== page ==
British Insects: Bumblebees and Cuckoo-bees


L. Watson and M. J. Dallwitz

Bombus pascuorum (Scopoli)

B. agrorum (Fabricius); subspecies floralis (Gmelin in Linnaeus), septentrionalis Vogt, and vulgo Harris.

Brown-banded carder bee.

Subgenus. Subgenus Thoracobombus.

Biology. Social insects forming organized communities; the larvae feeding on pollen and nectar gathered and prepared by the adult females. Nesting on the surface of the ground, or only just below.

Adult morphology. Adult queens, workers and males all similar appearance. Adults about 10–18 mm long (queens about 16–18, workers 10–15, males 13–14). The hair coats of abdomen and thorax fairly conspicuously colour-patterned to more or less homogeneously coloured or merely shaded darker to lighter (males being variable regarding patches or bands of black hairs); predominently sandy- to gingery-brown. Face somewhat longer than wide. The facial hairs of males gingery brown; vertex gingery-brown haired. The facial hairs of females gingery brown to yellow and black. The clypeus of females with scattered large to medium punctures over most of its surface, including much of the central area. The mandibles of the females round-ended, not oblique. The mid antennal segments of the male each noticeably swollen only apically underneath. Thorax dark predominantly ginger-haired (but with a few black hairs intermingled); not banded. The outer surface of the hind tibiae of females with a conspicuous ‘pollen basket’, in the form of an elongate, shiny, hairless, area framed by stout hairs. The hind tibiae of the males having a fringe of long hairs along the outer margin. Mid basitarsus of females with the distal-posterior margin extended to form a sharp angle of less than 45 degrees, or produced into a narrow tooth or spine.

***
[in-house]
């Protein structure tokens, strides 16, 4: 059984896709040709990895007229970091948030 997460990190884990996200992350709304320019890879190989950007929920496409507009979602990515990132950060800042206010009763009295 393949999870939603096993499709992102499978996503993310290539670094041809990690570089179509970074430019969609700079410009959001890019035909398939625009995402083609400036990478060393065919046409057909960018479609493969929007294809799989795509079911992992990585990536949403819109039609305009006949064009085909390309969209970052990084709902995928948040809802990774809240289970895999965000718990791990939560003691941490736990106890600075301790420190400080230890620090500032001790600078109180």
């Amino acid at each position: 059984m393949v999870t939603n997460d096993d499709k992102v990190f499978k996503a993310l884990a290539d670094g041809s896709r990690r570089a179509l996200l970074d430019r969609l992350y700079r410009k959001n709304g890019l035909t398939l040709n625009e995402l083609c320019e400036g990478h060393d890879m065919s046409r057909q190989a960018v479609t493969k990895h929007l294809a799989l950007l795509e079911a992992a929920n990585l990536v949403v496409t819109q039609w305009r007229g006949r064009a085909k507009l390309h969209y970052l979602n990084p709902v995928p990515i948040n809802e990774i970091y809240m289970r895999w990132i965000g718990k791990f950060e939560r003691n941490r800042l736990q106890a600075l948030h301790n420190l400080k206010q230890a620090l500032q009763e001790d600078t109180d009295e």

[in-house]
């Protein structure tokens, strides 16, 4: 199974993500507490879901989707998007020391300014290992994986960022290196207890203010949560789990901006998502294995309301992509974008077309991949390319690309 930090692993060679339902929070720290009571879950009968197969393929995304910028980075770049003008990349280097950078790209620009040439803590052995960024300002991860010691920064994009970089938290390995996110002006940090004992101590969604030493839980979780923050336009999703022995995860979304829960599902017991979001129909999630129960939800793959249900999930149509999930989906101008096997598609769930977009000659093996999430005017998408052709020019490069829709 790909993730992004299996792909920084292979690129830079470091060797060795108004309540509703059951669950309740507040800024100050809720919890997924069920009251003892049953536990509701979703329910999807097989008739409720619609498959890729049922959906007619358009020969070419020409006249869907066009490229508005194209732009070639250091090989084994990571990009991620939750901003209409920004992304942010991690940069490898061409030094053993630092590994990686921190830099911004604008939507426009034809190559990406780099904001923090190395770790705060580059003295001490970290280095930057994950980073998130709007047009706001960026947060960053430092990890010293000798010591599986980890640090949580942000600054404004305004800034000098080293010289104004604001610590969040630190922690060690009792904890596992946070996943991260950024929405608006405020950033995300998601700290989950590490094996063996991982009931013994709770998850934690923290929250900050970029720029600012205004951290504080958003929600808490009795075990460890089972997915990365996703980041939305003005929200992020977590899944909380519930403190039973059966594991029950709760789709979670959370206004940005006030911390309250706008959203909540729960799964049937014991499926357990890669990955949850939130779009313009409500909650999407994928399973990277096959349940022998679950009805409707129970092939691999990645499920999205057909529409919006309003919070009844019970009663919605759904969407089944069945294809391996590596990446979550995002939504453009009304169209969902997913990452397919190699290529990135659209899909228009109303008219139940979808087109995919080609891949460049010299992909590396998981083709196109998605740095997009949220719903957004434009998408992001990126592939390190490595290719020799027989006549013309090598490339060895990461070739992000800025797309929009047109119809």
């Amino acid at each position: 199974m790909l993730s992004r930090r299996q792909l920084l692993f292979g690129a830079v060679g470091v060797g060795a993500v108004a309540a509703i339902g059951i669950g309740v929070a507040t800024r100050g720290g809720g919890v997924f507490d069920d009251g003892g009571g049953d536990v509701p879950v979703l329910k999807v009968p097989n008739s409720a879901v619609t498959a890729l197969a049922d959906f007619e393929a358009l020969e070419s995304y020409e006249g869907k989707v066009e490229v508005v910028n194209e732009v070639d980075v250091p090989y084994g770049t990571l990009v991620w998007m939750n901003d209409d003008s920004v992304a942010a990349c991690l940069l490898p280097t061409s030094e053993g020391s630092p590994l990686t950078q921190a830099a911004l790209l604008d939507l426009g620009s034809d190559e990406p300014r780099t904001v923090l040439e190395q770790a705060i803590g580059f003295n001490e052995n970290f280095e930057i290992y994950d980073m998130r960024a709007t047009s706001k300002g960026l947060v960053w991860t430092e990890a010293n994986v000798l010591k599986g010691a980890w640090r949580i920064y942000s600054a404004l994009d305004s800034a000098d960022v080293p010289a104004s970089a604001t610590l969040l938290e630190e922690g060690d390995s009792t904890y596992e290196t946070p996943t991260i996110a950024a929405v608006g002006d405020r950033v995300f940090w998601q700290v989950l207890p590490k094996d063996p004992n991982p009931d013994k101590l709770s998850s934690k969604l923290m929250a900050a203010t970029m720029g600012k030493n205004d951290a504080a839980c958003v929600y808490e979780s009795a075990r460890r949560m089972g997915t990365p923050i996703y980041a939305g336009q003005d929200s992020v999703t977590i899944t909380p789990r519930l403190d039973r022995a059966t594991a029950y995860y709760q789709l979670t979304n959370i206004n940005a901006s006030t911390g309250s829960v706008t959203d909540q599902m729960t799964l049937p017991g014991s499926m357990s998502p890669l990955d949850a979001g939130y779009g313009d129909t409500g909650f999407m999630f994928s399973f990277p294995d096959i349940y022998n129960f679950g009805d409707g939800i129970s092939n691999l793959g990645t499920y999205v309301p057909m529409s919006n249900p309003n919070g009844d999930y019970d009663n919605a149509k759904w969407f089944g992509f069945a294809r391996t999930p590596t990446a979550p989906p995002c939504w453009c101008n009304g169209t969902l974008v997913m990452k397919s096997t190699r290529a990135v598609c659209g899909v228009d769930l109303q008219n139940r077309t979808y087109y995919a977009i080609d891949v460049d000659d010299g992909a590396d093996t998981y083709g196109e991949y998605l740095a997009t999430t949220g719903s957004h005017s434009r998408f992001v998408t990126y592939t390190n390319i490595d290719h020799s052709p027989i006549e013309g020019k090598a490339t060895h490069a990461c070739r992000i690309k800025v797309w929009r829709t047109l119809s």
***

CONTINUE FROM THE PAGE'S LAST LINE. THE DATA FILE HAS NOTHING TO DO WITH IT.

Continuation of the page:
The abdomen ginger, but the hairs somewat paler than those of the thorax and with variable intermingling or patches of black hairs. Abdomen fairly conspicuously patterned (with black zones in some males), or not conspicuously patterned; predominently ginger haired; without a contrasting tail. The abdomen of females exhibiting some black hairs laterally, at least on the sides of tergites 2–4. Abdomen with black hairs intermixed among the ginger ones. Abdominal pubescence relatively long, uneven and somewhat ragged. Sternite 2 of females with a weak rounded transverse ridge between the anterior and posterior margins.

Male genitalia. The sagittae curved inwards around the spatha; smooth to the base, neither serrate nor dentate nor hooked externally; apices apically minutely punctate, not hooked. The ends of the claspers much expanded; dark and horny; conspicuously emarginate and toothed; with the volsella hidden by the squama.

British representation. Recorded from England, Wales, Mainland Scotland, Orkney, Channel Isles, and Ireland. Widespread throughout the British Isles. The adults abroad during March to October (females), or June to October (males). In divers habitats, common in gardens.

General comments. The commonest of the British ginger bumblebees.

Illustrations. • B. pascuorum: queen and male (photo). • British Bombus species (4): Saunders. • cf. Bombus pascuorum (Carder Bee): as Bombus cognatus, Stephens 1846. • Comparing females of B. pascuorum and B. lapidarius with associated Cuckoo-bees (P. campestris and P. rupestris). • Male genital capsules of Bombus and Psithyrus.

To view illustrations with legends giving names in current use, go to the interactive key. This also offers full and partial descriptions, diagnostic descriptions, differences and similarities between taxa, lists of taxa exhibiting or lacking specified attributes, and distributions of character states within any set of taxa, as well as source references and other relevant material.

Cite this publication as: ‘Watson, L., and Dallwitz, M.J. 2003 onwards. British insects: Bumblebees and Cuckoobees. Version: 1st January 2012.’.